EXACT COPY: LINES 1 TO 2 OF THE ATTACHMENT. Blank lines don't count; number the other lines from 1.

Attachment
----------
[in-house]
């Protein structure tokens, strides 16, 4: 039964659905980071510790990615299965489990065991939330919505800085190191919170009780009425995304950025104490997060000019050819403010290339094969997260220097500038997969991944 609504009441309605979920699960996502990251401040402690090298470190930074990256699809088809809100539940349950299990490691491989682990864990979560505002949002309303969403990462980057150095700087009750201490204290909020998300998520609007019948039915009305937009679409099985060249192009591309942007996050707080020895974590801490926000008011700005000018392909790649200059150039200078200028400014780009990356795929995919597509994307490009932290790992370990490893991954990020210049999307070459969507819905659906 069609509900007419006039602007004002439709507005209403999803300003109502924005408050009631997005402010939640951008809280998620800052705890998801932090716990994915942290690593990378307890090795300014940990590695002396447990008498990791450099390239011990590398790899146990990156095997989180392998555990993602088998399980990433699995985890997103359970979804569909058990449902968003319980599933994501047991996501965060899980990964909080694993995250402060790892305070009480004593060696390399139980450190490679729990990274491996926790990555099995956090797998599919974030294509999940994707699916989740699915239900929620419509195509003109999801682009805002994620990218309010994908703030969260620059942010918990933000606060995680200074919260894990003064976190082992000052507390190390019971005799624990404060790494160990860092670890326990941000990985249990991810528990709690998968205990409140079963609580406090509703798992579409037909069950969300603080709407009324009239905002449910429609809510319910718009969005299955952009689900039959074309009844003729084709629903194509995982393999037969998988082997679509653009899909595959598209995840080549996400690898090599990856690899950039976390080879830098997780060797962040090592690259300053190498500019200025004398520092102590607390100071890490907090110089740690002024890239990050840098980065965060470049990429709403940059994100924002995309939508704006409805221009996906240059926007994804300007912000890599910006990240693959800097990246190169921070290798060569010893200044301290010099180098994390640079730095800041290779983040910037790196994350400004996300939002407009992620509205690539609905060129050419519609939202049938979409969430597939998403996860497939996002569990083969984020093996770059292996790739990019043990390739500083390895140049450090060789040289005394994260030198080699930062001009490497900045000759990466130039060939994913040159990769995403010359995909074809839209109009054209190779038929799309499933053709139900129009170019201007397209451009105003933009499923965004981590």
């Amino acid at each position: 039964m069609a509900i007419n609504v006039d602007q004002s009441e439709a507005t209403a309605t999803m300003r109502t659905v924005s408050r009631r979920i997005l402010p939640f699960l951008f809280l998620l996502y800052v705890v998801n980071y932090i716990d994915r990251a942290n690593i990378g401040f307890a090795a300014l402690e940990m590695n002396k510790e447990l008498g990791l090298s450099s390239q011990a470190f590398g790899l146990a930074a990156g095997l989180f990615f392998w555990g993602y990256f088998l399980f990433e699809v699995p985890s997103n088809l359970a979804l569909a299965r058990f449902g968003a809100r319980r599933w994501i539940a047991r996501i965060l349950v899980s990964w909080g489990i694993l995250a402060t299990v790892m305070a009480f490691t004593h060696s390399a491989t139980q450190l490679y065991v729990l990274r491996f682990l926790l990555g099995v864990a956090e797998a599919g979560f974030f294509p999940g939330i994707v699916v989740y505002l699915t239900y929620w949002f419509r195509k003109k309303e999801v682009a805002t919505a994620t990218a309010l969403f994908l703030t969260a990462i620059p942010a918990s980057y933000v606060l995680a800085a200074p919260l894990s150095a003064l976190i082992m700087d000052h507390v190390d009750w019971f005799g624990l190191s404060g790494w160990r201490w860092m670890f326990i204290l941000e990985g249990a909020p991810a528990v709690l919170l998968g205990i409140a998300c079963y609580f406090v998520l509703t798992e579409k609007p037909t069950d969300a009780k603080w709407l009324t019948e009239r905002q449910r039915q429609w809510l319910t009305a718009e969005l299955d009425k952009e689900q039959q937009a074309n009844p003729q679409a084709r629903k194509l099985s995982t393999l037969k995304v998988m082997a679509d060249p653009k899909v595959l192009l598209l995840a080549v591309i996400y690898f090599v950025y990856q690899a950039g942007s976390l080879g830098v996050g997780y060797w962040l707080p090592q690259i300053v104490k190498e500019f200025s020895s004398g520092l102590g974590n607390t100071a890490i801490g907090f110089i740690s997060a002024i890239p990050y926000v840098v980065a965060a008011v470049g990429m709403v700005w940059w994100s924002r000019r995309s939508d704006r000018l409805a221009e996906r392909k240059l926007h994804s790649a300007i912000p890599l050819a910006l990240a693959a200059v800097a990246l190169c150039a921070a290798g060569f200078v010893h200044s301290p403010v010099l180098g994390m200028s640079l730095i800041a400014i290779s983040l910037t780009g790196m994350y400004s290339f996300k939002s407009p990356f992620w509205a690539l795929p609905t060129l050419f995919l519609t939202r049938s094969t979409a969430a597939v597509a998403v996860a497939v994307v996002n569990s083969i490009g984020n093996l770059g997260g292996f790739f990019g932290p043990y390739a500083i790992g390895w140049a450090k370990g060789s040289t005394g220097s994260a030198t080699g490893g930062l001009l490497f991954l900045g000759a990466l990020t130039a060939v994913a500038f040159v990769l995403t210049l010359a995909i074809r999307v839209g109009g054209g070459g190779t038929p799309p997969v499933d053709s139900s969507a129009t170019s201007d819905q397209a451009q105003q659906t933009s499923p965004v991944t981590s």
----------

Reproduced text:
[in-house]
């Protein structure tokens, strides 16, 4: 039964659905980071510790990615299965489990065991939330919505800085190191919170009780009425995304950025104490997060000019050819403010290339094969997260220097500038997969991944 609504009441309605979920699960996502990251401040402690090298470190930074990256699809088809809100539940349950299990490691491989682990864990979560505002949002309303969403990462980057150095700087009750201490204290909020998300998520609007019948039915009305937009679409099985060249192009591309942007996050707080020895974590801490926000008011700005000018392909790649200059150039200078200028400014780009990356795929995919597509994307490009932290790992370990490893991954990020210049999307070459969507819905659906 069609509900007419006039602007004002439709507005209403999803300003109502924005408050009631997005402010939640951008809280998620800052705890998801932090716990994915942290690593990378307890090795300014940990590695002396447990008498990791450099390239011990590398790899146990990156095997989180392998555990993602088998399980990433699995985890997103359970979804569909058990449902968003319980599933994501047991996501965060899980990964909080694993995250402060790892305070009480004593060696390399139980450190490679729990990274491996926790990555099995956090797998599919974030294509999940994707699916989740699915239900929620419509195509003109999801682009805002994620990218309010994908703030969260620059942010918990933000606060995680200074919260894990003064976190082992000052507390190390019971005799624990404060790494160990860092670890326990941000990985249990991810528990709690998968205990409140079963609580406090509703798992579409037909069950969300603080709407009324009239905002449910429609809510319910718009969005299955952009689900039959074309009844003729084709629903194509995982393999037969998988082997679509653009899909595959598209995840080549996400690898090599990856690899950039976390080879830098997780060797962040090592690259300053190498500019200025004398520092102590607390100071890490907090110089740690002024890239990050840098980065965060470049990429709403940059994100924002995309939508704006409805221009996906240059926007994804300007912000890599910006990240693959800097990246190169921070290798060569010893200044301290010099180098994390640079730095800041290779983040910037790196994350400004996300939002407009992620509205690539609905060129050419519609939202049938979409969430597939998403996860497939996002569990083969984020093996770059292996790739990019043990390739500083390895140049450090060789040289005394994260030198080699930062001009490497900045000759990466130039060939994913040159990769995403010359995909074809839209109009054209190779038929799309499933053709139900129009170019201007397209451009105003933009499923965004981590």